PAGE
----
A slowdown in China’s economy is perceived as being the biggest risk to Asia’s economic growth, a survey of powerbrokers in the region released yesterday said.
While there were also worries about the weakness in the European and US economies, the survey by the Pacific Economic Cooperation Council (PECC) think tank said there was more concern over the effects of a slowdown in China.
“In terms of risks to growth, regional opinion leaders were more worried about the impact of a slowdown in China than they were for slowdowns in Europe and the US, albeit by a slight margin,” it said.
Results of the survey — which included business executives, senior government officials and academics — were released in the Russian city of Vladivostok ahead of this weekend’s APEC leaders’ summit.
Donald Campbell, co-chair of the PECC, said the survey results emphasized China’s growing importance as global economy driver.
“If you take 10 years ago in terms of economic output, the Asia Pacific region was about 20 percent. Now it’s 35 percent, it’s the fastest-growing ... and it’s driven by China,” Campbell said.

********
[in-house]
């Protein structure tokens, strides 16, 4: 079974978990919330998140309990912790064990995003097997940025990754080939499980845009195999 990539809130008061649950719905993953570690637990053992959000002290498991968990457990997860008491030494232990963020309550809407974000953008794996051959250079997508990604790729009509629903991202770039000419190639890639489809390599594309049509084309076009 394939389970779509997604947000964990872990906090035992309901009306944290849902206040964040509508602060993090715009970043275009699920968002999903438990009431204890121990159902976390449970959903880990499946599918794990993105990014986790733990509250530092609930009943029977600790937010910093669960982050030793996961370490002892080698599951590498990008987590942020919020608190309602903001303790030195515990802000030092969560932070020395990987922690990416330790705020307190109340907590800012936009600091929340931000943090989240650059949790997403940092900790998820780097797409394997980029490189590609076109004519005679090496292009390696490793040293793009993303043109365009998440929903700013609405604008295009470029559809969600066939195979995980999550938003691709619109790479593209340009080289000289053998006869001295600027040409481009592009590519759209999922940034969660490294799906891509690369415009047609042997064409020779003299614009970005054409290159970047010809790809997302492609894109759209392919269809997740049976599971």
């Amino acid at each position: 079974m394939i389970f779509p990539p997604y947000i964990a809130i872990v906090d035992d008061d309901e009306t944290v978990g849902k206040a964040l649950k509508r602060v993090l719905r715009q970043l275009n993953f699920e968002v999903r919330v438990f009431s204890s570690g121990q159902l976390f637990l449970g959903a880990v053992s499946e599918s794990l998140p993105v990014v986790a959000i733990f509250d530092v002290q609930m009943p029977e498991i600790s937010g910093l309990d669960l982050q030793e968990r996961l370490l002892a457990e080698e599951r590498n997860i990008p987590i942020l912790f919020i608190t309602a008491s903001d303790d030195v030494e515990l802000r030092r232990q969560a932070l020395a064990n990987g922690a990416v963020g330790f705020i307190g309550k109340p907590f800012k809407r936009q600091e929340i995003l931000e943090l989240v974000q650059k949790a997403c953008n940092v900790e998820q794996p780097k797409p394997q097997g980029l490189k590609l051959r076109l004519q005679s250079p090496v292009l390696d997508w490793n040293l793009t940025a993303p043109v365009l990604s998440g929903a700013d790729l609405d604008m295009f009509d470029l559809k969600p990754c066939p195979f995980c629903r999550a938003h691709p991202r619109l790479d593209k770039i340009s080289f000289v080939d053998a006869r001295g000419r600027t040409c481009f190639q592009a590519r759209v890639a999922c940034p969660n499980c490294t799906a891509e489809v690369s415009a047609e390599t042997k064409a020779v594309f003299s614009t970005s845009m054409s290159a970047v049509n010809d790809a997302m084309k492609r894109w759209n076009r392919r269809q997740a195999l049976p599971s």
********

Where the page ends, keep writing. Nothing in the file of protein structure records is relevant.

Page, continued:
“China is becoming very, very critical in terms of the world economy and growth so you can see the concern over any diminution in growth,” he added.
China’s insatiable appetite for raw materials and other goods has kept the factories of other Asian countries humming despite slower exports to the US and Europe following the 2008 financial crisis.
China is the largest trading partner of the 10-member ASEAN grouping, but a raft of recent data has shown the world’s second biggest economy is slowing.
China’s manufacturing activity fell to its lowest level in more than three years last month, according to a closely watched survey compiled by British banking giant HSBC.
This came after the Asian giant’s economic growth slowed to 7.6 percent in the second quarter, the worst performance in three years and the sixth straight quarter of slower growth.
According to the PECC survey, 56 percent of respondents “are gearing themselves for weaker economic performance from China over the next 12 months,” up from 36 percent in the previous poll last year.